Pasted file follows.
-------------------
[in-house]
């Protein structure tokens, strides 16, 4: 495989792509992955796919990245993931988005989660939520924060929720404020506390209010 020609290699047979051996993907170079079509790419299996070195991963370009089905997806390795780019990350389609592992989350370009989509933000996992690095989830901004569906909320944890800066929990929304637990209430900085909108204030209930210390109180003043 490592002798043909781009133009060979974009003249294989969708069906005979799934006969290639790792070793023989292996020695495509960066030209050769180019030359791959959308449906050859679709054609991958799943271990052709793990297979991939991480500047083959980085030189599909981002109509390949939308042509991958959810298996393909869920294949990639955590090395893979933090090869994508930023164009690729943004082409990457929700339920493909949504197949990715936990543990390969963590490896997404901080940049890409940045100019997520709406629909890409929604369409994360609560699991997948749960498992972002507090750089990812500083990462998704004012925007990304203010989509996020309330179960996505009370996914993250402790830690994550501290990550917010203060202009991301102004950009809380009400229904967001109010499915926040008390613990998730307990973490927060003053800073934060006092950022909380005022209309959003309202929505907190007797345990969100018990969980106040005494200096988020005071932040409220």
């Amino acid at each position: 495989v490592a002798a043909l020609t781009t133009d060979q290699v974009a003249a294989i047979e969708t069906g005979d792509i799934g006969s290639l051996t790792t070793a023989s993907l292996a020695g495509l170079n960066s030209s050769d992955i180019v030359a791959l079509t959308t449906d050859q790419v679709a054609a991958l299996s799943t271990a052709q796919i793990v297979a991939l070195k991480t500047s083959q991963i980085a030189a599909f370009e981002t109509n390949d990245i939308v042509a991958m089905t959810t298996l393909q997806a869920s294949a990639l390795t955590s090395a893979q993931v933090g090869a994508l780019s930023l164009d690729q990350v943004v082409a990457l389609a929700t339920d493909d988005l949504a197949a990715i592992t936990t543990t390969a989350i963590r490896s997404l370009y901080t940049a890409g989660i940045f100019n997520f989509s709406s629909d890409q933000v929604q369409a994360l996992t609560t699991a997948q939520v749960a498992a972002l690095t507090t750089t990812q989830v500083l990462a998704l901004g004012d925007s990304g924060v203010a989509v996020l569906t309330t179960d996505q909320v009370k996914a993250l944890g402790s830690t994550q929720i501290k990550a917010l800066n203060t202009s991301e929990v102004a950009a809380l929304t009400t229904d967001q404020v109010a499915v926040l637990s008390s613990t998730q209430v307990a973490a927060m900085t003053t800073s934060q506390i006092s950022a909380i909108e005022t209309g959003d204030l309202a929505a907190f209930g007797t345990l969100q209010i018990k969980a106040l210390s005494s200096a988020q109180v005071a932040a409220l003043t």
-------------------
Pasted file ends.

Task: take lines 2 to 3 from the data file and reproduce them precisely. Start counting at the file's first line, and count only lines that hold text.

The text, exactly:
């Protein structure tokens, strides 16, 4: 495989792509992955796919990245993931988005989660939520924060929720404020506390209010 020609290699047979051996993907170079079509790419299996070195991963370009089905997806390795780019990350389609592992989350370009989509933000996992690095989830901004569906909320944890800066929990929304637990209430900085909108204030209930210390109180003043 490592002798043909781009133009060979974009003249294989969708069906005979799934006969290639790792070793023989292996020695495509960066030209050769180019030359791959959308449906050859679709054609991958799943271990052709793990297979991939991480500047083959980085030189599909981002109509390949939308042509991958959810298996393909869920294949990639955590090395893979933090090869994508930023164009690729943004082409990457929700339920493909949504197949990715936990543990390969963590490896997404901080940049890409940045100019997520709406629909890409929604369409994360609560699991997948749960498992972002507090750089990812500083990462998704004012925007990304203010989509996020309330179960996505009370996914993250402790830690994550501290990550917010203060202009991301102004950009809380009400229904967001109010499915926040008390613990998730307990973490927060003053800073934060006092950022909380005022209309959003309202929505907190007797345990969100018990969980106040005494200096988020005071932040409220």
């Amino acid at each position: 495989v490592a002798a043909l020609t781009t133009d060979q290699v974009a003249a294989i047979e969708t069906g005979d792509i799934g006969s290639l051996t790792t070793a023989s993907l292996a020695g495509l170079n960066s030209s050769d992955i180019v030359a791959l079509t959308t449906d050859q790419v679709a054609a991958l299996s799943t271990a052709q796919i793990v297979a991939l070195k991480t500047s083959q991963i980085a030189a599909f370009e981002t109509n390949d990245i939308v042509a991958m089905t959810t298996l393909q997806a869920s294949a990639l390795t955590s090395a893979q993931v933090g090869a994508l780019s930023l164009d690729q990350v943004v082409a990457l389609a929700t339920d493909d988005l949504a197949a990715i592992t936990t543990t390969a989350i963590r490896s997404l370009y901080t940049a890409g989660i940045f100019n997520f989509s709406s629909d890409q933000v929604q369409a994360l996992t609560t699991a997948q939520v749960a498992a972002l690095t507090t750089t990812q989830v500083l990462a998704l901004g004012d925007s990304g924060v203010a989509v996020l569906t309330t179960d996505q909320v009370k996914a993250l944890g402790s830690t994550q929720i501290k990550a917010l800066n203060t202009s991301e929990v102004a950009a809380l929304t009400t229904d967001q404020v109010a499915v926040l637990s008390s613990t998730q209430v307990a973490a927060m900085t003053t800073s934060q506390i006092s950022a909380i909108e005022t209309g959003d204030l309202a929505a907190f209930g007797t345990l969100q209010i018990k969980a106040l210390s005494s200096a988020q109180v005071a932040a409220l003043t």